My word for the week has been ‘paleochannel’!

Last Sunday after church was our second church walk, and a large group of us walked through the Jerrabomberra wetlands and enjoyed a short address from Patrick Paynter on the ACT government’s land management of this area over time. He spoke of the ‘paleochannels’, the ancient riverbeds, that run through the Jerrabomberra wetlands and the East Basin and it was fascinating to think about the flowing of water over centuries shaping the land where we were walking and talking – and enjoying our picnic lunch – on Sunday!

Perhaps, as we begin this series on psalms of lament we could think of them as paleochannels as well; evidence of ways of thinking and praying and sorrowing and questioning – evidence of ways of theologising – among God’s people over centuries. And we, too, are drawn into the flow of that process, allowing the psalms to provide patterns for our grieving and our questioning, but most of our, our desire for interaction and relationship with God.

On Monday nights, from 6 to 7pm, a pop up group is exploring some of Walter Brueggemann’s work on the psalms of lament. The group are working through a  multi-media resource called The Psalmists Cry and there are four nights still to go (26 Oct, 2 Nov, 9 Nov, 16 Nov) and you are welcome to join in – either in person in the Lounge or on Zoom (see the bulletin for details).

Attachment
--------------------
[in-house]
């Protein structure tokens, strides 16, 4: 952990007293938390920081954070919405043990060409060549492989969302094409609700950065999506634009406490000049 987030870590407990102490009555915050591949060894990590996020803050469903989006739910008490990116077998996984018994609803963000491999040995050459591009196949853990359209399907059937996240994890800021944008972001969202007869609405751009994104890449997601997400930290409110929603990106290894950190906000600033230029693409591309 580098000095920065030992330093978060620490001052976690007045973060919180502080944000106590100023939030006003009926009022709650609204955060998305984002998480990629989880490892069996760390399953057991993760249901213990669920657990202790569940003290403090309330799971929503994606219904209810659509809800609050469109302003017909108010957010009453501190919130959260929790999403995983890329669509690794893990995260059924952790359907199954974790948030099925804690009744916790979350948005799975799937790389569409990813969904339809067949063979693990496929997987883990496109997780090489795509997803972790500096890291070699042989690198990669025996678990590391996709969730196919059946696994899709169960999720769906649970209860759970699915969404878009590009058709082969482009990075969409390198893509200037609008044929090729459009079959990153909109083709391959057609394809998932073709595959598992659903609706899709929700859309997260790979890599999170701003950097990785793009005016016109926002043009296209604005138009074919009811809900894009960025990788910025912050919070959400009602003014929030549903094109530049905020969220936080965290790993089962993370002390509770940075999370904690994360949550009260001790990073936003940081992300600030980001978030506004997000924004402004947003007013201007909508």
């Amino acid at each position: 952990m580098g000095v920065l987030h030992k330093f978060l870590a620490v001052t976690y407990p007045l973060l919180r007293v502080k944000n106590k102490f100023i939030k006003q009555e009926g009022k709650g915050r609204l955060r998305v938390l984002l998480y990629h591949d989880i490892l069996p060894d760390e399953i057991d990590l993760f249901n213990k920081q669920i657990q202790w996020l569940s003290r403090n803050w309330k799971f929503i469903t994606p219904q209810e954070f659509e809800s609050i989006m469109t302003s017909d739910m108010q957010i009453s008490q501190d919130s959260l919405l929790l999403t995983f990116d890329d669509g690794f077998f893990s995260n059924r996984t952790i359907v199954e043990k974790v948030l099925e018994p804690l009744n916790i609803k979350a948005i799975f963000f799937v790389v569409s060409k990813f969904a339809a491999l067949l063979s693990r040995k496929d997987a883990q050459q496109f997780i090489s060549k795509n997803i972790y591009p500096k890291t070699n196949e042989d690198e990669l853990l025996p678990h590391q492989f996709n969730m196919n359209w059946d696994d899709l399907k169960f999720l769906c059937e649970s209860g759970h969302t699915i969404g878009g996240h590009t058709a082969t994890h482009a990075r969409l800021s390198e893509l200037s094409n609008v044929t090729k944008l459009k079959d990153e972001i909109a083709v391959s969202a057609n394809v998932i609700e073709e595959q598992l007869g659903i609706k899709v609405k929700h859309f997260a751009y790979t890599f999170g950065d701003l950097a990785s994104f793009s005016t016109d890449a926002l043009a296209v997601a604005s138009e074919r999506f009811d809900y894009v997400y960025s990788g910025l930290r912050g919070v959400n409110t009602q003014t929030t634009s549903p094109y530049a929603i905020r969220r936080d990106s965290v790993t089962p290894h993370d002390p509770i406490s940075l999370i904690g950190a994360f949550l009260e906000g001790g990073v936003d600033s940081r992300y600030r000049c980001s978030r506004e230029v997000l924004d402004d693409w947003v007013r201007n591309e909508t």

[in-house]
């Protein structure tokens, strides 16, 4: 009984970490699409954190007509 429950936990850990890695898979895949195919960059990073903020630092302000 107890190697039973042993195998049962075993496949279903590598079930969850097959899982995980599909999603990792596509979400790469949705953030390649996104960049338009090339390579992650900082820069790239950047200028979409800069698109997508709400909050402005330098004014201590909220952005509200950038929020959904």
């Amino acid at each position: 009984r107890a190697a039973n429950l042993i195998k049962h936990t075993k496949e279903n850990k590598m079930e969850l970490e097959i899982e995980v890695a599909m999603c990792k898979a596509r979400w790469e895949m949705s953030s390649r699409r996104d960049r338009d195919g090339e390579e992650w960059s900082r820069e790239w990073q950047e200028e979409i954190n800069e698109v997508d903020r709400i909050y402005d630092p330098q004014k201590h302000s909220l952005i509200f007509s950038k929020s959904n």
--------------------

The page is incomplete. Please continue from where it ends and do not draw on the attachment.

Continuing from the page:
Next Wednesday, 28 October, 7:30 to 8:30pm, we are also holding a writing workshop – to write our own psalms of lament. Rebecca Hilton will be running this, so please come along if you are in Canberra. For those who cannot be there in person we are repeating this workshop on Zoom on Wednesday 4 November, again from 7:30 to 8:30pm.

This Sunday, however, John Morrison will continue our series by looking at the structure of the psalms of lament and personal psalms of lament, and I will wrap-up the series on 1 November with a look at communal psalms of lament.

If there is a poem that relates our walk amongst the paleochannels of Canberra to our exploration of the paleochannels of the psalms it is Wendell Berry’s The Peace of Wild Things, so let me leave you with that and this beautiful image of wild budgerigars that Richard Allen was part of catching and tagging and releasing, as part of caring for our local wildlife over the weekend of the 11th October, while we, in our service, were blessing the animals.

Grace and peace, Belinda


Wendell Berry’s The Peace of Wild Things

When despair for the world grows in me
and I wake in the night at the least sound
in fear of what my life and my children’s lives may be,
I go and lie down where the wood drake
rests in his beauty on the water, and the great heron feeds.
I come into the peace of wild things
who do not tax their lives with forethought
of grief. I come into the presence of still water.
And I feel above me the day-blind stars
waiting with their light. For a time
I rest in the grace of the world, and am free.